United States: US State Department Releases Final Responsible Investment Reporting Requirements For Burma: Some Reports Due July 1, 2013

On May 23, 2013, the US Department of State released the final "Burma Responsible Investment Reporting Requirements", which updates and clarifies the previously proposed reporting requirements for "new investments" in Burma (also known as Myanmar) authorized under General License No. 17 issued by the US Department of the Treasury, Office of Foreign Assets Control (OFAC).

As described in our prior advisory, General License No. 17, issued on July 11, 2012, authorizes US persons to make new investments in Burma subject to certain limitations and requirements.  General License No. 17 requires US persons engaging in new investments in Burma to submit reports to the Department of State if their aggregate investment, over any period, exceeds $500,000.  These reports are intended to provide the US Government with information regarding the impact and effects of new investment permitted under General License No. 17.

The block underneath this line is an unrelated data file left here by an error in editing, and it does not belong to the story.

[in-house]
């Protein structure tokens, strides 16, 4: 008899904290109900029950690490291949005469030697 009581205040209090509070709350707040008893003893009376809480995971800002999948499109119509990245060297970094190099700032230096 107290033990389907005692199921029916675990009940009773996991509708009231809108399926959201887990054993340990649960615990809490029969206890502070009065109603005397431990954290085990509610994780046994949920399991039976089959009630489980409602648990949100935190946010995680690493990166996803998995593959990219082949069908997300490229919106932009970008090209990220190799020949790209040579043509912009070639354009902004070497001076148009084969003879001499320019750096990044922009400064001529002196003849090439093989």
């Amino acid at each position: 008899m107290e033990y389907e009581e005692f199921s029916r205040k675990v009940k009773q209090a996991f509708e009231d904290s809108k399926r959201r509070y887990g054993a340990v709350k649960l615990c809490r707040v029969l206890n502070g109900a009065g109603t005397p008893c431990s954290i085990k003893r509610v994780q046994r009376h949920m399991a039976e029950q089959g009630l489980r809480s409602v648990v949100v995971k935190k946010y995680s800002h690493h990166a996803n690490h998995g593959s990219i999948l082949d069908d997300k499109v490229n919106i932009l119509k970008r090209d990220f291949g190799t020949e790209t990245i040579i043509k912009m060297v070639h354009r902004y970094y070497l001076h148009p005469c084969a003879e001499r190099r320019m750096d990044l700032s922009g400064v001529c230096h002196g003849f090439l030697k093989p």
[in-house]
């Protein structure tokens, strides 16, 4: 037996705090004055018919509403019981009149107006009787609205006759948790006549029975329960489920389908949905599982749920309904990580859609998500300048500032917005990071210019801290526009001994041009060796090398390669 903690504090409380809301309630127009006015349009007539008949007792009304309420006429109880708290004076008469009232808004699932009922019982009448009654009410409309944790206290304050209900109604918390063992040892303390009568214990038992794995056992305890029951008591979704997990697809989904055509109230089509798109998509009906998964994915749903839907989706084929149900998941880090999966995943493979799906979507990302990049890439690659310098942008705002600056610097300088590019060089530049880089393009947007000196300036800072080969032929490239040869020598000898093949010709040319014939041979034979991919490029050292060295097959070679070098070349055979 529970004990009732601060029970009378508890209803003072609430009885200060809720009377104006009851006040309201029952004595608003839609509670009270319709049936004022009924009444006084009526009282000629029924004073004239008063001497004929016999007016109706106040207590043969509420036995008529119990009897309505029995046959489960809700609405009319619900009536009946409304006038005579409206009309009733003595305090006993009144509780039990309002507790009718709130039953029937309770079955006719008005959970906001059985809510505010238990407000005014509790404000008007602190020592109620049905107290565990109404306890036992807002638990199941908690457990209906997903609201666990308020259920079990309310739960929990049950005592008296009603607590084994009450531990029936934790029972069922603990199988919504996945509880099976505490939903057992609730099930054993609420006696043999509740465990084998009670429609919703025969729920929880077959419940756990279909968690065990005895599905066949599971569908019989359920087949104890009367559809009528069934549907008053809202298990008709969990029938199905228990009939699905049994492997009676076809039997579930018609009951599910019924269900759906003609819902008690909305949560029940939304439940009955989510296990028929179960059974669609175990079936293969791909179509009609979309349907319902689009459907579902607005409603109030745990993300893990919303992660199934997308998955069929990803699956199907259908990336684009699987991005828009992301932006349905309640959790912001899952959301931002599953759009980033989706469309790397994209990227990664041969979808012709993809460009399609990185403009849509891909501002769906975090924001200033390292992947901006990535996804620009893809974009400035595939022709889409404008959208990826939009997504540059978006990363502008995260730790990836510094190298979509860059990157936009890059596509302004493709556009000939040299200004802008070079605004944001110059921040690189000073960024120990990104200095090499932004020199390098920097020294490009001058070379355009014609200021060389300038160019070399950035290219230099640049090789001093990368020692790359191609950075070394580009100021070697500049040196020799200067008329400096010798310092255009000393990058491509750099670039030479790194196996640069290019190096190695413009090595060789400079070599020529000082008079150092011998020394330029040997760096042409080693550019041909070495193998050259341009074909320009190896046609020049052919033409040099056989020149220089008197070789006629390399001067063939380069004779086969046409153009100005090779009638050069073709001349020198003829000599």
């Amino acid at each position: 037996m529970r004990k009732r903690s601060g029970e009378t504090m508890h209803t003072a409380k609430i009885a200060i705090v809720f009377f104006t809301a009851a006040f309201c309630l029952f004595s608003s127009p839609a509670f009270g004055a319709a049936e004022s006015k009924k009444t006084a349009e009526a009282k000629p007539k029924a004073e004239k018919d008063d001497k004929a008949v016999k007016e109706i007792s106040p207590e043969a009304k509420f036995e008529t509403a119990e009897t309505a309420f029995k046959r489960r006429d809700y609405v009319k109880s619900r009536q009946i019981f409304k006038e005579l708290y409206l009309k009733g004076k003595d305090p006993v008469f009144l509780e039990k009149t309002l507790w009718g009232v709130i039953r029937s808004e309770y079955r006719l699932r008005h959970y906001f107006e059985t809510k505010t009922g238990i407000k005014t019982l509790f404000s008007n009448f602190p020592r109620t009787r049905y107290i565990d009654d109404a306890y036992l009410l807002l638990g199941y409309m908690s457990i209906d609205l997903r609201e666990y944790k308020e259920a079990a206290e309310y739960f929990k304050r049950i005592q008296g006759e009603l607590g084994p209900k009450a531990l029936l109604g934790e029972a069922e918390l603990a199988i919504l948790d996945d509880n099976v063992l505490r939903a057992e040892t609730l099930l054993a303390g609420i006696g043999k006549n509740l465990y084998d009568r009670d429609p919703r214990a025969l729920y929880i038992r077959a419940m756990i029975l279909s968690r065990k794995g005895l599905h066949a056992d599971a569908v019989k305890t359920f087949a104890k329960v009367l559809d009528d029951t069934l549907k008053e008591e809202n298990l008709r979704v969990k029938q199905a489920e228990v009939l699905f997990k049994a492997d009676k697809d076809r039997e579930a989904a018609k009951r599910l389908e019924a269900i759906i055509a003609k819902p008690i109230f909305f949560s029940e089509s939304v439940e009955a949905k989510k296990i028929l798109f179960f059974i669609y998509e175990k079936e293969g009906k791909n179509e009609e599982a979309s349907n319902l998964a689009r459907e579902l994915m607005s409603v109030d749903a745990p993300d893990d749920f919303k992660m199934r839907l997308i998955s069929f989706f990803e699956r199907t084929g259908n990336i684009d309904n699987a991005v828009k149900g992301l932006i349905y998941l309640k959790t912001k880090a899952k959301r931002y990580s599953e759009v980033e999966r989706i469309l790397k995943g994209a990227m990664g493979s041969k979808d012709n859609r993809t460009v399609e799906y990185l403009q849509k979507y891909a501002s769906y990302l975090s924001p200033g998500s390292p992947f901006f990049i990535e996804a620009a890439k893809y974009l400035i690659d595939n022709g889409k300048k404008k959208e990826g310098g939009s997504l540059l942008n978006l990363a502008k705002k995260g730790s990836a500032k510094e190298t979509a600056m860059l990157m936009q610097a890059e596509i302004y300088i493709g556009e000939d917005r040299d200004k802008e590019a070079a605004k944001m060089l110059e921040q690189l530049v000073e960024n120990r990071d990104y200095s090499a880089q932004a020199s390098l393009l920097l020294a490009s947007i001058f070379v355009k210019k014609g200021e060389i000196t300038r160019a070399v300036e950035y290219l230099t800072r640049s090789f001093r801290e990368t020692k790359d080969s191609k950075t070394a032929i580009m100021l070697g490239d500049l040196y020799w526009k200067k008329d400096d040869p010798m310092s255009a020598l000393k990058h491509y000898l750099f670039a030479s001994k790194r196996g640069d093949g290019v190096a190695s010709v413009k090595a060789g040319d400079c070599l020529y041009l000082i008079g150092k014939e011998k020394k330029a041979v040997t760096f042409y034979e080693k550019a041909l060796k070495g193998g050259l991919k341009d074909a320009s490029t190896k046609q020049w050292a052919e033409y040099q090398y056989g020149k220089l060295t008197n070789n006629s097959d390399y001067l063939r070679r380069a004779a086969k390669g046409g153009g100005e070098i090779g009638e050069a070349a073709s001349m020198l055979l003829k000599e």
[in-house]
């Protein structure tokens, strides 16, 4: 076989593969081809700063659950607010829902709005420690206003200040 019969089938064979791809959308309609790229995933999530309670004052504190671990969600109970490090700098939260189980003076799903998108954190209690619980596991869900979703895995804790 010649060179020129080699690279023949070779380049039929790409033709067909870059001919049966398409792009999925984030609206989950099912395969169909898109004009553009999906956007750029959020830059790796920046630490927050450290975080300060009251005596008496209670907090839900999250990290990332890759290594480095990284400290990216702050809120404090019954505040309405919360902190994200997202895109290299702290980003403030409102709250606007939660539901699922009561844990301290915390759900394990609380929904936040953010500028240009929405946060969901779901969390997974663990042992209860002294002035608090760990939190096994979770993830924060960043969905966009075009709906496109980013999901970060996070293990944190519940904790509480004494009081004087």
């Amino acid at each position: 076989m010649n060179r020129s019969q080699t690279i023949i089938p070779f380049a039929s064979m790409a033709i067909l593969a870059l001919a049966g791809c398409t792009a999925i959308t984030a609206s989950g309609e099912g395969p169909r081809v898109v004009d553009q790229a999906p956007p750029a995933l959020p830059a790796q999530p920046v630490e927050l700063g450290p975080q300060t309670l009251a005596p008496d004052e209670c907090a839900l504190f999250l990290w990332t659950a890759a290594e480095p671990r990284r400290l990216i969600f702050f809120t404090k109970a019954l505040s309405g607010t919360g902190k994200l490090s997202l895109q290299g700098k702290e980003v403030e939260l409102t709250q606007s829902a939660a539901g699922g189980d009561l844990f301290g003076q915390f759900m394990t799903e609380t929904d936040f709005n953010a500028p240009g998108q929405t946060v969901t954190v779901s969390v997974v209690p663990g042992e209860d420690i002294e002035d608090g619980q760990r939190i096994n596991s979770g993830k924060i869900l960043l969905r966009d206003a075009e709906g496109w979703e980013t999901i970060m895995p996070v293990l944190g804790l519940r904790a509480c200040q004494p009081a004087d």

The requirements includes two reports – one report will be made available to the public (Public Report), while the other will be provided to the government and not made public (US Government Report).  Once a US person reaches the $500,000 aggregate investment threshold, the first reports must be filed within 180 days.  For those US persons who exceeded the 180-day window before the final reporting requirements were released, the initial reports are due on July 1, 2013, instead of the previously proposed date of April 1, 2013.  After making an initial report, US persons must file annual reports (on either a fiscal or calendar basis) and identify any changes or updates regarding the investment that occurred during the prior twelve months.  Additionally, US persons making new investments related to an agreement with Myanma Oil and Gas Enterprise (MOGE) must notify the Department of State within 60 days of the new investment.